Basic Biographical Details
|Name: ||Thomas Reid Peacock |
|Designation: ||Architect |
|Born: ||20 May 1866 |
|Died: ||10 November 1937 |
|Bio Notes: ||Thomas Reid Peacock was born on 20 May 1866, the eldest son of Thomas Reid Peacock and Catherine Binnie (or Binny) Webster. They lived in Portobello, Edinburgh. The younger Thomas Reid Peacock was educated at Edinburgh High School. He was articled to George Washington Browne in Edinburgh in 1885, attending classes at Edinburgh School of Architecture and probably also at Heriot-Watt College. He spent his holidays measuring and sketching old buildings, including Melrose, Dryburgh and Sweetheart Abbeys. After completing his apprenticeship in 1890 he spent six years assisting in various Edinburgh offices, including those of Kinnear & Peddie and Robert Rowand Anderson - and appearing to conduct a small private practice from 34 St Andrew Square, before moving to Glasgow in 1896 to join the practice of Robert Turnbull and his son, Thomson & Turnbull, as senior assistant. This was somewhat surprising as Robert Turnbull was then embroiled in sequestration proceedings in respect of his Lenzie properties. Peacock was made junior partner in 1898, the firm then becoming Thomson, Turnbull & Peacock. |
In 1901 Campbell Douglas 'found it necessary' to dissolve his partnership with Alexander Morrison, the latter's practice, nut this was quickly dissolved, the practice title returning to Thomson Turnbull & Peacock.
Robert Turnbull died on 21 October 1905. Although the practice then had two sizeable commissions for school at Bluevale and London Road in hand, Robert's death seems to have been the catalyst for Peacock deciding to emigrate to Quebec in the following year. There he joined the office of George-Emile Tanguay as head draughtsman. In 1910 he returned to Glasgow to marry Ena Stewart before commencing independent practice. Some time later he returned to Quebec. He was admitted LRIBA in 1911, his proposers being unknown as most of his papers are lost; and in 1920 was elevated to FRIBA, his proposers this time being James Macintyre Henry, Alexander Lorne Campbell, and Victor Daniel Horsburgh, who wrote in a supporting statement: 'Mr. Peacock first as assistant and laterly [sic] as principal in practice has been to my knowledge responsible for a very large portion of the best work in the city of Quebec in his time.' He was a member of the Province of Quebec Architects' Association and served for a time on its Council.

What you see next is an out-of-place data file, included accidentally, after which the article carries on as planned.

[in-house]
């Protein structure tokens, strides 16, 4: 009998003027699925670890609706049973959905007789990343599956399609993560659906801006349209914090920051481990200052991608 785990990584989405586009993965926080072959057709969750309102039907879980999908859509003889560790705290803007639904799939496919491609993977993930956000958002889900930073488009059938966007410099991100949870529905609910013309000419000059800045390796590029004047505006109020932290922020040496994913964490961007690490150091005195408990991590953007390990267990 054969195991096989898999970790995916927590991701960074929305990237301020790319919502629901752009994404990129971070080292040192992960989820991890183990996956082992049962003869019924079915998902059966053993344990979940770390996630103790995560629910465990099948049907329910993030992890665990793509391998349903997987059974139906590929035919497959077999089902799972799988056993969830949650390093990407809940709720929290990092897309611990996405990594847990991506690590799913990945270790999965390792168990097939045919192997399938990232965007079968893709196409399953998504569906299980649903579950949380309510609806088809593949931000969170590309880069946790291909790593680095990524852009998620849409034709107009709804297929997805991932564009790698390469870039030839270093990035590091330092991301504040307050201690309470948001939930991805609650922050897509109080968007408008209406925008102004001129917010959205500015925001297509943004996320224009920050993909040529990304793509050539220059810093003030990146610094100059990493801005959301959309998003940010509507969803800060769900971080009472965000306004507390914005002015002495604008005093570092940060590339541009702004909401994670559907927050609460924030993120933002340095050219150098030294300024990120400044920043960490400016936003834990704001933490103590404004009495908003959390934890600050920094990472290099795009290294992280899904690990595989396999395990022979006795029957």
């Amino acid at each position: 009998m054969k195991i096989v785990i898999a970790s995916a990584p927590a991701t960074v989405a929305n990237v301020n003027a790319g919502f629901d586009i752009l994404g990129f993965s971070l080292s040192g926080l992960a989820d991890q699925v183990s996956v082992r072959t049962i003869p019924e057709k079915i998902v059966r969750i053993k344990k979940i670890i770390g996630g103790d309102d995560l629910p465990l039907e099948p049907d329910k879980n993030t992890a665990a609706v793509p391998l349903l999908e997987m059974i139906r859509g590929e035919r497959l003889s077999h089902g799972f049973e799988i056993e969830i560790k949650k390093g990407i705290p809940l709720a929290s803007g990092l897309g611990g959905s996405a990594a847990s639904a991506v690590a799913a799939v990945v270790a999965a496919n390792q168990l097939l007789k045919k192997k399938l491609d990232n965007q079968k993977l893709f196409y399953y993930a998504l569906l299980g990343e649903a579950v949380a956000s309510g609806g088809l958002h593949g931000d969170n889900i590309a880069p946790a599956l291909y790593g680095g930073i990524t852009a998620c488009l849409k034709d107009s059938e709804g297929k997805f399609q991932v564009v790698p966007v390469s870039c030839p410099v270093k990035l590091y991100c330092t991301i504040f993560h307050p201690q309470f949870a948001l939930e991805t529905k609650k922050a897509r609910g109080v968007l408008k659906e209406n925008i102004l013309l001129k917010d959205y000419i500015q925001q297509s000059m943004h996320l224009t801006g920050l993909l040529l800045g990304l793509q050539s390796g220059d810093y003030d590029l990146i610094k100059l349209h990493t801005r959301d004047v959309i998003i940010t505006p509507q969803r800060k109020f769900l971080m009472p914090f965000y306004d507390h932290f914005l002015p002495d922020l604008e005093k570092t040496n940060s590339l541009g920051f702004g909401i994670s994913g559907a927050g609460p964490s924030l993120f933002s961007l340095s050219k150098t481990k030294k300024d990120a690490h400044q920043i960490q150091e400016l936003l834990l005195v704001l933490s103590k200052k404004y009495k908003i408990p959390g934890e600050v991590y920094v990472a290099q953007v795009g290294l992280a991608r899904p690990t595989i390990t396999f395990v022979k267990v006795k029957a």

Peacock was People's Warden at the Cathedral of the Holy Trinity in Quebec. At the time of his death after a short illness on 10 November 1937, he was also President of the Quebec Literary and Historical Society and of the St Andrew's Society.
Private and Business Addresses
|The following private or business addresses are associated with this architect:|
| ||Address||Type||Date from||Date to||Notes|
|34, St Andrew Square, Edinburgh, Scotland||Business||c. 1894 *||c. 1896|| |
|122, Wellington Street, Glasgow, Scotland||Business||1896||After 1901|| |
|81, St Peter Street, Quebec, Canada||Business||1920 *|| || |
|76, De Salaberry Street, Quebec, Canada||Private||1920 *|| || |
* earliest date known from documented sources.
Employment and Training
Employees or Pupils
|The following individuals were employed or trained by this architect (click on an item to view details):|
| ||Name||Date from||Date to||Position||Notes|
|Robert McDowall Symonds||1913||1916||Assistant|| |
Buildings and Designs
|The following books contain references to this architect:|
|Post Office Directories|| || || || || |
|Williamson, William||2011||Robert Turnbull IA of Lenzie|| || || |
|The following periodicals contain references to this architect:|
| ||Periodical Name||Date||Edition||Publisher||Notes|
|RIBA Journal||17 October 1938||v45||London: Royal Institute of British Architects||p1043 - obituary|
|The following archives hold material relating to this architect:|
| ||Source||Archive Name||Source Catalogue No.||Notes|
|Professor David M Walker personal archive||Professor David M Walker, notes and collection of archive material|| ||Letter from Jean Francois Caron re Peacock 18 January 2001|
|RIBA Archive, Victoria & Albert Museum||RIBA Nomination Papers|| ||L v15 no1080; F no1814 (microfilm reel 15)|